If any of you need help with some of the things on this list, please ask for help now! It will ensure you have a great weekend riding in Death Valley!
Very good info here. Things I've seen fall off include license plates, tail bags, loose beers, chain guards, and plastic body panels. Tighten those fasteners!
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Old 12-04-2012, 08:06 AM   #542
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Due to a scheduling snafu on my end, I will be going to Jimmy's this weekend instead of Jan/Mar like I had planned. He tells me its a mixed class of big and small bikes, Ill be on a Husky 449.
I report back here once I recover.


1x990 + 1x449 = mixed
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Old 12-04-2012, 09:04 AM   #543
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Quote:
Originally Posted by tbarstow View Post
This is an extreme example of how to keep the weight of your bike down.

On a semi-serious note, some of the perennial problems that Noobs have on this ride:

...

A few solutions:

...

If any of you need help with some of the things on this list, please ask for help now! It will ensure you have a great weekend riding in Death Valley!

^^^ The tips -- very good stuff!
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Old 12-04-2012, 09:07 AM   #544
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Tim, let's get that list of yours put on poster board and put it up all over PSR. One of the best and concise "how to prepare" for any extended on/off road trip I've seen in a while. All of us would be and will be better off down the road to constantly remind inexperienced and first timers of these important points on a regular basis.

Of course these comments are coming from a HUGE noob that thinks his 600lb bike is a dual sport.

EDIT: First timers; reach out to people you know on the attendee list and ask questions. Don't know anyone, reach out and make some friends ... ASKING QUESTIONS is a good thing!
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Old 12-04-2012, 09:41 AM   #545
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Thanks Tim, good 411.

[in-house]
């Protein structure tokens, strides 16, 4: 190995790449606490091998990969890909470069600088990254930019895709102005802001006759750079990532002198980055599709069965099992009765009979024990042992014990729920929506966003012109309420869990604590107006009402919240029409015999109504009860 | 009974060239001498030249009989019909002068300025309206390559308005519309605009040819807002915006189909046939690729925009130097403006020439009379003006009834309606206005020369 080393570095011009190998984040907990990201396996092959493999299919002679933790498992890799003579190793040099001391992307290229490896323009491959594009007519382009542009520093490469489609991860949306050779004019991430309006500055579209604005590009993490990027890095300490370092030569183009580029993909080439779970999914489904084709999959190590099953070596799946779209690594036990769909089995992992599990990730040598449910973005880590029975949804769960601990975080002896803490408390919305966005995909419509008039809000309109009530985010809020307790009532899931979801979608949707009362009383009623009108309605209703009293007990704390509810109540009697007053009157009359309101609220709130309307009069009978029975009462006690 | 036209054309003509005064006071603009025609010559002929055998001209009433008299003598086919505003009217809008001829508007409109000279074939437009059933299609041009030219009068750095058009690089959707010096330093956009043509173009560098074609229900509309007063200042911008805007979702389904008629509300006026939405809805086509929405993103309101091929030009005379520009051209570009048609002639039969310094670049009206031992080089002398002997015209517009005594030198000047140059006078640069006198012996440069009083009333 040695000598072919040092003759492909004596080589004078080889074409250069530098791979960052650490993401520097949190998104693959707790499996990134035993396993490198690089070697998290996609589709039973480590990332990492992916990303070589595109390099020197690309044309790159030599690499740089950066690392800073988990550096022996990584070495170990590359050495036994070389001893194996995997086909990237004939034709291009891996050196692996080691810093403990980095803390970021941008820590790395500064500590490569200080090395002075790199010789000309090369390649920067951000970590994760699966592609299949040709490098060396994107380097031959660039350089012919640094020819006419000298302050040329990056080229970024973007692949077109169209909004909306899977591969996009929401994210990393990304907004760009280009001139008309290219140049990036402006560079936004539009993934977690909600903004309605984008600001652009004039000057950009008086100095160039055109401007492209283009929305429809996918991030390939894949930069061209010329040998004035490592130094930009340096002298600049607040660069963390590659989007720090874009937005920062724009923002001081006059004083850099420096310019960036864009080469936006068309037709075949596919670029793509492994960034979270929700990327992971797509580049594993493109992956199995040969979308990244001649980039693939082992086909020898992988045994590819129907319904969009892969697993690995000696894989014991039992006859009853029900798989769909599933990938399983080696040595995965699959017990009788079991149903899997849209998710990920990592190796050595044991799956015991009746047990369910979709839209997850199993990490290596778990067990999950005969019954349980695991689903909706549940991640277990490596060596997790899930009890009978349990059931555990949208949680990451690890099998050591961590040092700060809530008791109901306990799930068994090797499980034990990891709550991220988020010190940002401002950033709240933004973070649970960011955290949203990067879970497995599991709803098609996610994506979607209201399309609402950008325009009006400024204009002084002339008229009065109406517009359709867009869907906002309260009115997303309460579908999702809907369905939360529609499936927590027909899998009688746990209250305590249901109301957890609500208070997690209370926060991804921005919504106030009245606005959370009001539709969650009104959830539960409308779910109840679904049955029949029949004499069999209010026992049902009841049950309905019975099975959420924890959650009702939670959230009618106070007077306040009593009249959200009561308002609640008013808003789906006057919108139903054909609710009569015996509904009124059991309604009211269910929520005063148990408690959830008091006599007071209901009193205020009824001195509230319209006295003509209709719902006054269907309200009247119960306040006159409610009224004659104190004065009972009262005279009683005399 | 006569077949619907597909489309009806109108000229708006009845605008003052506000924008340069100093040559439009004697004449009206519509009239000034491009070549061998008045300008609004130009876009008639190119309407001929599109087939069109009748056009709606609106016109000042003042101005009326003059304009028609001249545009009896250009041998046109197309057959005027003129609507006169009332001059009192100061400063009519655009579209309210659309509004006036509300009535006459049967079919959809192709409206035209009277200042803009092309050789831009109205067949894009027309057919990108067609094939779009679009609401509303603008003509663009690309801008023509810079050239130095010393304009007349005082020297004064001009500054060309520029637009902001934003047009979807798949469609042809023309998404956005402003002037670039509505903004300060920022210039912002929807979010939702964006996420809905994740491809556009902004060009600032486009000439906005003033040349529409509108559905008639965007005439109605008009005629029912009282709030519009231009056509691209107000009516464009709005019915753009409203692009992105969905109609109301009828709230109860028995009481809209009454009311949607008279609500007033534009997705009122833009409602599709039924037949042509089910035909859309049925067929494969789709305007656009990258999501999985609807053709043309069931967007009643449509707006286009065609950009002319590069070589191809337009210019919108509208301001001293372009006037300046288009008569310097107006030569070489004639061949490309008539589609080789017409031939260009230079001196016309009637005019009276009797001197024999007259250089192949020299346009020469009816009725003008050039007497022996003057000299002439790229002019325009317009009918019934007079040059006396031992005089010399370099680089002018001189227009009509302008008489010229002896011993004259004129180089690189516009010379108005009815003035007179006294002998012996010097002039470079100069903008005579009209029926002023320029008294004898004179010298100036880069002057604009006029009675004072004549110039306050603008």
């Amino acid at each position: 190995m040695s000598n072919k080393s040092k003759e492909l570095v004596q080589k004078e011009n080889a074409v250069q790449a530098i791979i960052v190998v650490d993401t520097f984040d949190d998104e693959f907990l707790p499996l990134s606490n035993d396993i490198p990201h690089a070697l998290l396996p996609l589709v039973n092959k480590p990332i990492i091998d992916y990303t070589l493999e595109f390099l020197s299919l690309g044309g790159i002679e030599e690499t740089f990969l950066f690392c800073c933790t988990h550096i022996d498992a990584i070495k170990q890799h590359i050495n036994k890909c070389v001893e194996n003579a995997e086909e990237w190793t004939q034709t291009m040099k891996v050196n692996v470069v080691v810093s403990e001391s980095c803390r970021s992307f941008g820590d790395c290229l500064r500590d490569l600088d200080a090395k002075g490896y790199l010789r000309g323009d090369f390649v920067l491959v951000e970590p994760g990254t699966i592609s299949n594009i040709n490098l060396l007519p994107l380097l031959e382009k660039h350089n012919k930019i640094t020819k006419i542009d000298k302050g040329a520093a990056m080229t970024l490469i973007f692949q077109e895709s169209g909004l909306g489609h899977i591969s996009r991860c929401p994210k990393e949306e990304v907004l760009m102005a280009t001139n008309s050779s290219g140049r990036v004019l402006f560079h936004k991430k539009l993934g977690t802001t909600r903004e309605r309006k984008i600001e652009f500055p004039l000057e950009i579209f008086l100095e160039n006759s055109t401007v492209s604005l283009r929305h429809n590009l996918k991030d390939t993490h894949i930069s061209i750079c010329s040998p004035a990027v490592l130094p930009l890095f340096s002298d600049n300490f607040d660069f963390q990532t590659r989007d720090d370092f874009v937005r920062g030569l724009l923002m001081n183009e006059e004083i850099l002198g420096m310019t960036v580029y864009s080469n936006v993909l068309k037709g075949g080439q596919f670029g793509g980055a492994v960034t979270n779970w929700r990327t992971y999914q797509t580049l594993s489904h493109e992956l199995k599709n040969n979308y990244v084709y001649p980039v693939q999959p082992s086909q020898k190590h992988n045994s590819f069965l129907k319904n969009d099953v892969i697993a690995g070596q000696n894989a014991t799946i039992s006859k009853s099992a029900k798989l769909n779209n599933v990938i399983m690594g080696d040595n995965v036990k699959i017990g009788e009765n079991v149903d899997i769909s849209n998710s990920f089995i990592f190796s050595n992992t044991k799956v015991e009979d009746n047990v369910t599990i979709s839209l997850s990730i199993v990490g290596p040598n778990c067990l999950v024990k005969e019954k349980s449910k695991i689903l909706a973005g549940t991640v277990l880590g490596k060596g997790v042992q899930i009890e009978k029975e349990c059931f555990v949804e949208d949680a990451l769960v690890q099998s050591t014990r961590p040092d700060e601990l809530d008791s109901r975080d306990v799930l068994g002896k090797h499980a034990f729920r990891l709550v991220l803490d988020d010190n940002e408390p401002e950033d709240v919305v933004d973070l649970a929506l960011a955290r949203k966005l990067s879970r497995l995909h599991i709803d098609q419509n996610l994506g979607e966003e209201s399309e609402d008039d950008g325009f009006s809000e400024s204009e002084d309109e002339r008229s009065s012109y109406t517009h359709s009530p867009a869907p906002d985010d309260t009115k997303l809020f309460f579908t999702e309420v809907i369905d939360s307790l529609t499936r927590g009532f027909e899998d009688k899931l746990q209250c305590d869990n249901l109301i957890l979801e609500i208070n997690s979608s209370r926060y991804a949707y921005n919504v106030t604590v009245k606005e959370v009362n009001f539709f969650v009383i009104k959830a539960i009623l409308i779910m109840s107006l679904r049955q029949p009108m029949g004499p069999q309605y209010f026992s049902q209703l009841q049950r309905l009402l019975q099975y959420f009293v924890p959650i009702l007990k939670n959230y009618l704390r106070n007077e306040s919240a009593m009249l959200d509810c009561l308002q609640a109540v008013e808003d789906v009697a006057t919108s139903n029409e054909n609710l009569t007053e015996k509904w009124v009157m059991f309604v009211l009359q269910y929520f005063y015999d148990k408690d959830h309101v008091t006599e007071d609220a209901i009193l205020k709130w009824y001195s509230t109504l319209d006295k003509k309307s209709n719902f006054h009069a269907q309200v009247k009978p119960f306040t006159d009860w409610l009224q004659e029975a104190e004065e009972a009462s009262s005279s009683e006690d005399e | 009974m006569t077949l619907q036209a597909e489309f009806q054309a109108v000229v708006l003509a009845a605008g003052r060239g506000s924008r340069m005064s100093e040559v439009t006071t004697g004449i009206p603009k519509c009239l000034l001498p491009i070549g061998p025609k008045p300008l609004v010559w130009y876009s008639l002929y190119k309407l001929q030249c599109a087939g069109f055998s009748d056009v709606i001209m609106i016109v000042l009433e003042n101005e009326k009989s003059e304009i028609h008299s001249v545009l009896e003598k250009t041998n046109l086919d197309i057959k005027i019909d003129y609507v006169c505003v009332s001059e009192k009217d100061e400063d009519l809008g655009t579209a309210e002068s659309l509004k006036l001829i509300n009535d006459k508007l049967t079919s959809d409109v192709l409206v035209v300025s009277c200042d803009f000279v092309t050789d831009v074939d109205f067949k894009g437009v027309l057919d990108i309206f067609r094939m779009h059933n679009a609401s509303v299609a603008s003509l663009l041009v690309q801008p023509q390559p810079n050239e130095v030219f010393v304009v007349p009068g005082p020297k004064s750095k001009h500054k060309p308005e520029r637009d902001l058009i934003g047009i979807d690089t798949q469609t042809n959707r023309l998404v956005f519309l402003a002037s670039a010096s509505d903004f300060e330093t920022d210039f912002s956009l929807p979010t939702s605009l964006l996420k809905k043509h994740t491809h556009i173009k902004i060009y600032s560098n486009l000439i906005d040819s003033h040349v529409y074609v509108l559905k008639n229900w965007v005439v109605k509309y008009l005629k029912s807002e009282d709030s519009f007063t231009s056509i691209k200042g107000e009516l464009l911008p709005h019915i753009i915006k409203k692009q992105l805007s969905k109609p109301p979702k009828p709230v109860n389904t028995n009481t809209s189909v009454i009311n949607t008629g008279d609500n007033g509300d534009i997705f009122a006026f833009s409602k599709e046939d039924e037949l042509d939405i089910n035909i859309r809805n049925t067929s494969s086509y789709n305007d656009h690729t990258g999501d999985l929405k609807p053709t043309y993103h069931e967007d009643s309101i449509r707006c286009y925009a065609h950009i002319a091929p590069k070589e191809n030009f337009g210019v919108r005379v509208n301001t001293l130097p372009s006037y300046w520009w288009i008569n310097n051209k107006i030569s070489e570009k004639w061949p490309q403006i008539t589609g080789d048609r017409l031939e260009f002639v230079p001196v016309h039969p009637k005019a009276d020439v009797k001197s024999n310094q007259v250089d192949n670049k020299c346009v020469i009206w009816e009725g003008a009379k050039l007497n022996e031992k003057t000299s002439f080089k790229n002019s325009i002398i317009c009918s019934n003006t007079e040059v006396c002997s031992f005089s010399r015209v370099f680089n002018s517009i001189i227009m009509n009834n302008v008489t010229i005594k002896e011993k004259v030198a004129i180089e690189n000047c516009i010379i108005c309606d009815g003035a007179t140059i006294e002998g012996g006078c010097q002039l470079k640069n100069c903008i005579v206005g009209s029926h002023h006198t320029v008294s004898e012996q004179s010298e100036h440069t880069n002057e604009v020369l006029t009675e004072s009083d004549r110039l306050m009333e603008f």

Todd hinted at it, but the fact is, many of the bikes riders choose are too big for the kind of riding they do. And like you say, when the going gets tough they are quickly worn out. I find that the process for bike purchase is backwards - most riders decide on a bike they like/want and then figure out how to ride it where their friends go. What should really happen is they gain experience with a trailbike, then choose a bike based on the kind of riding they really want to do. No one bike can do it all well.

I think the best advice there is just getting out and getting some time on before you have to do the really long treks. It will not only prepare the rider physically and mentally, but they will find out what's wrong or what can go wrong with their machine.

BTW, I always carry a tow-strap. Had to tow a blown-up bike 5 miles out a sandwash one time. It wasn't my bike, and it wasn't fun, but we made it.
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Old 12-04-2012, 11:15 AM   #546
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Quote:
Originally Posted by bigtodd View Post
Of course these comments are coming from a HUGE noob that thinks his 600lb bike is a dual sport.
Quote:
Originally Posted by browneye View Post
Thanks Tim, good 411.

Todd hinted at it, but the fact is, many of the bikes riders choose are too big for the kind of riding they do. And like you say, when the going gets tough they are quickly worn out. I find that the process for bike purchase is backwards - most riders decide on a bike they like/want and then figure out how to ride it where their friends go. What should really happen is they gain experience with a trailbike, then choose a bike based on the kind of riding they really want to do. No one bike can do it all well.